Also beyond any doubt is the fact that had we not done so, yet another anti-Israel event on still another university campus would have gone ahead unchallenged and unopposed by any academically credible response. The room of 60 or so was for Pappe and company, and against us, with very few exceptions (maybe one or two). Still we made them think. At times you could see doubt creep into their minds as consternation showed on their faces, momentarily—before clichés, half-truths and falsehoods about the “Nakba” inevitably kicked in to dispel uncertainty.

We asserted a Zionist paradigm—with dignity, civility, and confidence that we were in the right. Changing their minds was never our mission. But setting a precedent and standing for principle was.

Perhaps now that we have led the way in not boycotting their anti-Israel conference they will soon come out against boycotts of all Israelis (and not just Pappe)? We are in a position to put this challenge to them, at least. I do not mean to seriously suggest that the committed BDSers among them—of which there were many—are about to give up their quixotic dream of singling out for boycott just one of the “settler colonial” states they claim to be interested in. But I am saying that, as the coeditor of a book called The Case Against Academic Boycotts of Israel, which Johnson also contributed to, he and I are being consistent—as is the community we serve that expects to see academic freedom honored for everyone everywhere. Including all Israelis.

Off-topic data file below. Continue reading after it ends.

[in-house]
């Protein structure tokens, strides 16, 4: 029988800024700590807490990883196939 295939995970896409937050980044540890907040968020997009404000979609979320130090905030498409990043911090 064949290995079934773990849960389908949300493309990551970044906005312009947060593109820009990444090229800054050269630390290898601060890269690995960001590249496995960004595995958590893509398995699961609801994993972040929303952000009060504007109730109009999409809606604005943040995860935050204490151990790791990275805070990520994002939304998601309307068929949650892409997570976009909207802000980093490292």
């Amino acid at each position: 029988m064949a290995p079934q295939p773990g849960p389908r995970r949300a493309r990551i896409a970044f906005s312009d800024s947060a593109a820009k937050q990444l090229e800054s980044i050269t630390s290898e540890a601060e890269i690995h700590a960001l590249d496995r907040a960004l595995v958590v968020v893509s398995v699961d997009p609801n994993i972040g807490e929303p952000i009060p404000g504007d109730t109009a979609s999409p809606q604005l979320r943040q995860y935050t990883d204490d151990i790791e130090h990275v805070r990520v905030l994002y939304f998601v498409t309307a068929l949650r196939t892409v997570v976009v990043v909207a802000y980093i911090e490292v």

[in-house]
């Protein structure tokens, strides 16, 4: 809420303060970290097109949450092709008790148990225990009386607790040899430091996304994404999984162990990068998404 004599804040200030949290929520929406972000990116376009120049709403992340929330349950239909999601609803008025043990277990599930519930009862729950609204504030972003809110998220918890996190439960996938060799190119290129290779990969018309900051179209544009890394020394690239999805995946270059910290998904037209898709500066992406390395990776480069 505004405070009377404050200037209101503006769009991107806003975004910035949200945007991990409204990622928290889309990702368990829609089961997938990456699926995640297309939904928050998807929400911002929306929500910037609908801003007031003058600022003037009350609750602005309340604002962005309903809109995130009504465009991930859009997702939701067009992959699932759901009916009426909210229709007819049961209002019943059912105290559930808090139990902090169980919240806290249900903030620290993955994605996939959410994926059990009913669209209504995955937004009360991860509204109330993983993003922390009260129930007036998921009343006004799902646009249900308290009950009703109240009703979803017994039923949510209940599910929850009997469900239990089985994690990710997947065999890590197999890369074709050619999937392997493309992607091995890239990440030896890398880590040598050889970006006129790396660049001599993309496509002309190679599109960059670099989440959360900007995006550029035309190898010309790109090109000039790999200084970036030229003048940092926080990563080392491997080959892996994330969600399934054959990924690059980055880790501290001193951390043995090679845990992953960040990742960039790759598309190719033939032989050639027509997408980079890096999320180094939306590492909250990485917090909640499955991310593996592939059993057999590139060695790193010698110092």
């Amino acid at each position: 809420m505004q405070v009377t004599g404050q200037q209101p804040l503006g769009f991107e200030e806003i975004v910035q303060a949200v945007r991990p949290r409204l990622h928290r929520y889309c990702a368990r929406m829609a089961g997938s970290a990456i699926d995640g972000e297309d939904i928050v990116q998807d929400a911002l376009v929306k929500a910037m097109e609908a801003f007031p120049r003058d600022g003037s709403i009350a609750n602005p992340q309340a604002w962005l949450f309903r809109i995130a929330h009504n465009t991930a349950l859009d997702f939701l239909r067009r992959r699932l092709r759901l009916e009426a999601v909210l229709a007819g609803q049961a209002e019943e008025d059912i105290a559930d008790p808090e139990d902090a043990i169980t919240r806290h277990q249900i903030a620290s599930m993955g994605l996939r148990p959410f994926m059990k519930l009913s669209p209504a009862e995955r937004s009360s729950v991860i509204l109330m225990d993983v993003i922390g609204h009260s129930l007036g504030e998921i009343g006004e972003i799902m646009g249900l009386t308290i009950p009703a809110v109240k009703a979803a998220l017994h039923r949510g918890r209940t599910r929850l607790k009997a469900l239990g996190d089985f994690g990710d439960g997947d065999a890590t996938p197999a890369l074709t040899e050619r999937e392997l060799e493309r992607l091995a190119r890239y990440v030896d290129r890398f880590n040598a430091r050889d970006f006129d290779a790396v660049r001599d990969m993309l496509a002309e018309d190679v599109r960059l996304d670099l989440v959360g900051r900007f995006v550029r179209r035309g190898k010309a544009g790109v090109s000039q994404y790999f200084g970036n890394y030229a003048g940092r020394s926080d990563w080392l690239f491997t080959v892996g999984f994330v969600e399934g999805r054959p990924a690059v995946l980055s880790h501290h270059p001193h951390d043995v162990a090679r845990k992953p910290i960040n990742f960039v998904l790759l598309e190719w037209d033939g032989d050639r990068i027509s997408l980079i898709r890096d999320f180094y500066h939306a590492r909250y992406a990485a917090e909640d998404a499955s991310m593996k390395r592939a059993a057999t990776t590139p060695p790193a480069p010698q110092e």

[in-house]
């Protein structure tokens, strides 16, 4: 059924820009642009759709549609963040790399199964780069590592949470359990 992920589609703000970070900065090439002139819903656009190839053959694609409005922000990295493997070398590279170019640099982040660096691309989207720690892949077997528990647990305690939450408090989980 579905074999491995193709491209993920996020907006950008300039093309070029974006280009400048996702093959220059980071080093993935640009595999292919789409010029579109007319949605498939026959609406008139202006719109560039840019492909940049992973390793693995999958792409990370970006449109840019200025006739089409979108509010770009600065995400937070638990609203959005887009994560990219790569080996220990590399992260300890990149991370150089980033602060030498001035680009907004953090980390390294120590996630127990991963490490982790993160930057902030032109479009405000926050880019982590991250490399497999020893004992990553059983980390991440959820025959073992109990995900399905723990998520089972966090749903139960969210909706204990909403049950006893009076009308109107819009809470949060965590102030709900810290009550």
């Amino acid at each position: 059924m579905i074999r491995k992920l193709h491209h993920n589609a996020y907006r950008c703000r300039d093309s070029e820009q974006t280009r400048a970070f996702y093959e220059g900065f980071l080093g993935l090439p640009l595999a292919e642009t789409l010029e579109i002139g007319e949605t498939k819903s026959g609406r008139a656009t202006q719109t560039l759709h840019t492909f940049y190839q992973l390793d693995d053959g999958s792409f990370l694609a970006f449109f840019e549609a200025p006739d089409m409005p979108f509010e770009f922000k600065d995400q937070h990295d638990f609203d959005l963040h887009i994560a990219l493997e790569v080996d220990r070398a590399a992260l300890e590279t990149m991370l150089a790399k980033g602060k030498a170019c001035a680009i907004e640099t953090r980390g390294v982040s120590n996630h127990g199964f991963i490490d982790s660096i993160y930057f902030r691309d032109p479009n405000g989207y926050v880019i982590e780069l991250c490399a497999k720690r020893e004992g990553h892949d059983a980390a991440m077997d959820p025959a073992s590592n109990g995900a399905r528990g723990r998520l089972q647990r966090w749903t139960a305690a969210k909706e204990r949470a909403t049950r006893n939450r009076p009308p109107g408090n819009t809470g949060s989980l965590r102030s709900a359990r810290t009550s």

The principle that scholars should pursue scholarship without undue outside restrictions is an important value—I hereby call on Ilan Pappe and all those in attendance at the Exeter conference to join us in honoring it! Reject BDS—with as much vigour as you would oppose efforts to silence you and the views you favor, stand up for the rights of all scholars everywhere.